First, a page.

The Brook Street back to back houses, built in the 1850s, were relocated from Woodsetton and were the homes of colliers, farm workers and ironworkers. The anchor maker’s house came from Lawrence Lane in Old Hill. Public buildings include Providence Chapel from Darby End/Hand near Netherton and the Bottle and Glass Inn. The village postbox meanwhile once stood on the corner of Baker Street and Blandford Street, London in 1865. It was and designed by architect J W Penfold and made by Cochrane, Grove and Company. The 1900 Carter’s Yard comes from Ogley Hay Road Burntwood, Cannock. The Old Birmingham Road links St James’s School with the Cradley Heath Workers’ Institute. St James’s School originally opened in Eve Hill, Dudley in 1842 for pupils aged 5–11. Hobbs & Sons fish and chip shop and H Morrall’s gentlemen’s outfitters both come from Hall Street, Dudley and date from the late-18th century. Four buildings were rescued from Birmingham Street, Oldbury and date to about 1860, including Humphrey Brothers,builders’ merchants, from 1932, who sold fireplaces, sanitaryware and building supplies including paint. The motorcycle shop is based on the business of A. Hartill & Sons. which was located in Mount Pleasant, Bilston. The window displays of locally made six motor bikes from 1929–34. Next door is Alfred Preedy & Sons tobacconist shop, established in Dudley in 1868 and James Gripton’s radio shop.The Cradley Heath Workers’ Institute was built with surplus funds raised in 1910 during the strike for a minimum wage by women chain makers. The Arts and Crafts style building was designed by architect, Albert Thomas Butler, and opened on 10 June 1912. It became a centre for educational meetings, social gatherings and trade union activities in Cradley Heath. The building contains reconstructed offices, a news room with a digital interpretation of the background to the strike and a large hall which is used for a wide range of activities including theatre performances and concerts. There is a also 1930s fairground located behind the school which represents a travelling fairground from the early 1900’s. The collection of historic rides includes a helter skelter and the Ark, which is one of the few ‘fourlift’ Arks in the country. Lord Ward’s Canal Arm recreates a typical dock that would have been found on the Birmingham Canal Navigations (BCN). Adjacent to the museum is the Dudley Tunnel where Visitors can take a 45 minute skipper-guided trip into the tunnel through the historic limestone mines and caverns on a boat operated by the Dudley Canal Trust.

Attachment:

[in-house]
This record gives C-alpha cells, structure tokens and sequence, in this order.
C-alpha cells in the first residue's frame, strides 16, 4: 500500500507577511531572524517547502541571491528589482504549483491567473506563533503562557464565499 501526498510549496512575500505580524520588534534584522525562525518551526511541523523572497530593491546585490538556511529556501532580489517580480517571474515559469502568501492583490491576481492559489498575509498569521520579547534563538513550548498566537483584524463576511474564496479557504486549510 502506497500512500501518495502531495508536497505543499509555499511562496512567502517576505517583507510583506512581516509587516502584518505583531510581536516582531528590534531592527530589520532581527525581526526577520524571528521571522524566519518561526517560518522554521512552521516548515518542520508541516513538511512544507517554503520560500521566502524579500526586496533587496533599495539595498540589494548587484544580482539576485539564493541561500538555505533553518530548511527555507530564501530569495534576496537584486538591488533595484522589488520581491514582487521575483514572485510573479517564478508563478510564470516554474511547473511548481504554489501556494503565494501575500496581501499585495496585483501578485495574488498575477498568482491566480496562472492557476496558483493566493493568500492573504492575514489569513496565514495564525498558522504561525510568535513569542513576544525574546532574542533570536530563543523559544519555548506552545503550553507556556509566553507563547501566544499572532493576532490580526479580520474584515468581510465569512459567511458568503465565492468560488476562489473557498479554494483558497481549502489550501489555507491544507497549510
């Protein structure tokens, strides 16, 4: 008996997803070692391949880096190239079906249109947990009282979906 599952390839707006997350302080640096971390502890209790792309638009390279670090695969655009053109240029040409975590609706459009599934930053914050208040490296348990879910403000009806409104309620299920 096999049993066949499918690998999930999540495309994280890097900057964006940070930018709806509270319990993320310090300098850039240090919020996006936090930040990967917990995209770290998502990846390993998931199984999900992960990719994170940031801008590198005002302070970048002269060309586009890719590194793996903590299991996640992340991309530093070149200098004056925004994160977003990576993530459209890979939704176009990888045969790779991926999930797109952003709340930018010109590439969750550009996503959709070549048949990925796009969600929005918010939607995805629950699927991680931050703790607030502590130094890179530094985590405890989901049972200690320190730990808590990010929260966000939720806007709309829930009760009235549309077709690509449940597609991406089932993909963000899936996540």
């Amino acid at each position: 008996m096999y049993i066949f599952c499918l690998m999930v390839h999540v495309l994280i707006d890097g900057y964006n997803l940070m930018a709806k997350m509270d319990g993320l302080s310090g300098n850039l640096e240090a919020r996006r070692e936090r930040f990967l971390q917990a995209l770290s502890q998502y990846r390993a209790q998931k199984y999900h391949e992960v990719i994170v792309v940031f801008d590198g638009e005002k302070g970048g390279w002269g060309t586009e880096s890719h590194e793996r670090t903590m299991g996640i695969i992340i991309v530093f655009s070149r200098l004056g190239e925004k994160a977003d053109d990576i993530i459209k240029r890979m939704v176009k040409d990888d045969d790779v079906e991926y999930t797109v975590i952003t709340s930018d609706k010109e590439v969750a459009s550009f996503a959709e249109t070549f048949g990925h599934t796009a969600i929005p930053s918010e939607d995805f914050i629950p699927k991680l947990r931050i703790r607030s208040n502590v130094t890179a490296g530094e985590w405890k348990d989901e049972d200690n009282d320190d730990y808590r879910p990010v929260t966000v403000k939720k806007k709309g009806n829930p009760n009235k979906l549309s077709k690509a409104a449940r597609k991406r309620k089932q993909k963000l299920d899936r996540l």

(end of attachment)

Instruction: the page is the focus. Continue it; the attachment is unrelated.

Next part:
The museum also has many road transport exhibits which were used and made in the Black Country including the Wolverhampton District Electric Tramways Company tram No. 34, Dudley, Stourbridge and District Electric Traction Company tram No. 5, a Guy single-decker Bus, a 1920 Dudley, Stourbridge and District Electric Traction Company No. 5 Tividale single-decker tram, the Wolverhampton District Electric Tramways Company No. 19 works car, TheWolverhampton Tramways Company Horse Tram No. 23 open-topper built in 1892, the Wolverhampton District Electric Tramways Company No. 34 Tividale single-decker built in 1919. The Wolverhampton Corporation Tramways open topper No. 49 built in 1909, The Dudley, Stourbridge and District Electric Traction Company No. 75 Tividale single-decker which was built in 1919, The Wolverhampton Corporation Tramways No. 102 Tividale single-decker built in 1920, the Birmingham Central Tramways Company Ltd cable car No. 104 open-topper built in 1886 and the Lisbon No. 361 single-decker built in 1907. Buses at the museum include the West Bromwich Corporation Daimler CVG6 GEA 174 built in 1948, the Midland Red BMMO D9 6342 HA built in 1963, the Guy Motors KTT 689 built in 1948, the West Bromwich Corporation Dennis E-Type EA 4181 built in 1929 and the Reo Speedwagon with C14D bodywork MR 3879 built in 1924. Operational Trolleybuses at the museum include the Walsall Corporation trolleybus 862, The Wolverhampton Corporation Guy Transport 78, the Wolverhampton Corporation Sunbeam Transport 433, the Bradford Corporation Transport 735 – A Karrier W built in 1946 and the Walsall Corporation Transport 862, a Sunbeam F4A with a Willowbrook Body. Wolverhampton was home to some early manufacturers of motor cars, such as Sunbeam, Clyno, AJS and Star and The Museum collection includes a 1903 Sunbeam, a 1912 Star and a 1931 AJS as well as examples of later vehicles such as the Kieft, Frisky and Westfield Topaz. There are also approximately 40 motor cycles in the Museum’s collection, including Sunbeams, AJS, Wearwell and Rocksons. Unusual vehicles in the fleet include a 1924 Guy-Morris fire engine, a Model T Ford van used by Willenhall firm Brevitt’s and a Bean flat bed truck.